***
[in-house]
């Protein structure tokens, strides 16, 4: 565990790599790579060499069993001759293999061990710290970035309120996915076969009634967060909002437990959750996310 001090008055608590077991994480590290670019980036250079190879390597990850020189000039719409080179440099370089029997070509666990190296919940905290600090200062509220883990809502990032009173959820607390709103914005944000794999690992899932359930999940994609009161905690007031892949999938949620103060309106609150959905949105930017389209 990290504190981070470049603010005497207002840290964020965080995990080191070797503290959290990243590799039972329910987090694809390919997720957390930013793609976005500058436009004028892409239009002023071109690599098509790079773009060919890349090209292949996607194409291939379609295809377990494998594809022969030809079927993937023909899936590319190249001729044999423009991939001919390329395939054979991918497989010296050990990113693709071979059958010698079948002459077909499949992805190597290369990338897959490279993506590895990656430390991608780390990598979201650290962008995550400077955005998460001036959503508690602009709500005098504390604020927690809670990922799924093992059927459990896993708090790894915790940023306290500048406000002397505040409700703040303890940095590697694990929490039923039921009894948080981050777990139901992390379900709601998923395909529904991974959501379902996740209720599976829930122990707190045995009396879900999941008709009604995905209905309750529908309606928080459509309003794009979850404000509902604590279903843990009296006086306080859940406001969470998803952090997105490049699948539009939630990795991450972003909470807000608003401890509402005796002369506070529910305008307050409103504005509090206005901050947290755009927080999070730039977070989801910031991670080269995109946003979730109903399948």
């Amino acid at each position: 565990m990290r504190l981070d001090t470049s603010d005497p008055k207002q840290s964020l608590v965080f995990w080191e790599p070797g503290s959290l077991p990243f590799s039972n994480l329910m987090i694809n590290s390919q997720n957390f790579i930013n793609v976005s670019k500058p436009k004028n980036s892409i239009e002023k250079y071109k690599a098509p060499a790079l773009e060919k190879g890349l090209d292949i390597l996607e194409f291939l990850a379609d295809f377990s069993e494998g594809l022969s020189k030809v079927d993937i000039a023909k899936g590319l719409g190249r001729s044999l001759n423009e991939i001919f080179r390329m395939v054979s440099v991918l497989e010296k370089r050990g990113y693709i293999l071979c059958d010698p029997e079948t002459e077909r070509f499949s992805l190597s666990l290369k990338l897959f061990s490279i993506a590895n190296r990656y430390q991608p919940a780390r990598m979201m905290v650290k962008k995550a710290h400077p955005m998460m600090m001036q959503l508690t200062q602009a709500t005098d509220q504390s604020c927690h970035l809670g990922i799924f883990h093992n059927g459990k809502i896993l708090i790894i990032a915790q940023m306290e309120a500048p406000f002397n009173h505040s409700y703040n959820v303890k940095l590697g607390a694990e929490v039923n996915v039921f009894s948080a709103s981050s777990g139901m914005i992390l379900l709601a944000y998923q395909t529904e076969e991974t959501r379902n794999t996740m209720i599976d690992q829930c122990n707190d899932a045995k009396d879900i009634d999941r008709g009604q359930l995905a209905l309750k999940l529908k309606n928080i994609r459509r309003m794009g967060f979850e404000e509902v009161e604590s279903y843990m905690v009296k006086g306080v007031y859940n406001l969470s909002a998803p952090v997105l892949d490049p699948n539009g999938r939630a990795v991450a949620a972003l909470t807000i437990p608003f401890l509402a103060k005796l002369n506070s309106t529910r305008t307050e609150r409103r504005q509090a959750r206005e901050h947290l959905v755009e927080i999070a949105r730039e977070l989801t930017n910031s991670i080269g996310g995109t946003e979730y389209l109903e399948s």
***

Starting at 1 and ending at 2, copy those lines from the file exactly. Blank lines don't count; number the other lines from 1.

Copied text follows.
[in-house]
């Protein structure tokens, strides 16, 4: 565990790599790579060499069993001759293999061990710290970035309120996915076969009634967060909002437990959750996310 001090008055608590077991994480590290670019980036250079190879390597990850020189000039719409080179440099370089029997070509666990190296919940905290600090200062509220883990809502990032009173959820607390709103914005944000794999690992899932359930999940994609009161905690007031892949999938949620103060309106609150959905949105930017389209 990290504190981070470049603010005497207002840290964020965080995990080191070797503290959290990243590799039972329910987090694809390919997720957390930013793609976005500058436009004028892409239009002023071109690599098509790079773009060919890349090209292949996607194409291939379609295809377990494998594809022969030809079927993937023909899936590319190249001729044999423009991939001919390329395939054979991918497989010296050990990113693709071979059958010698079948002459077909499949992805190597290369990338897959490279993506590895990656430390991608780390990598979201650290962008995550400077955005998460001036959503508690602009709500005098504390604020927690809670990922799924093992059927459990896993708090790894915790940023306290500048406000002397505040409700703040303890940095590697694990929490039923039921009894948080981050777990139901992390379900709601998923395909529904991974959501379902996740209720599976829930122990707190045995009396879900999941008709009604995905209905309750529908309606928080459509309003794009979850404000509902604590279903843990009296006086306080859940406001969470998803952090997105490049699948539009939630990795991450972003909470807000608003401890509402005796002369506070529910305008307050409103504005509090206005901050947290755009927080999070730039977070989801910031991670080269995109946003979730109903399948």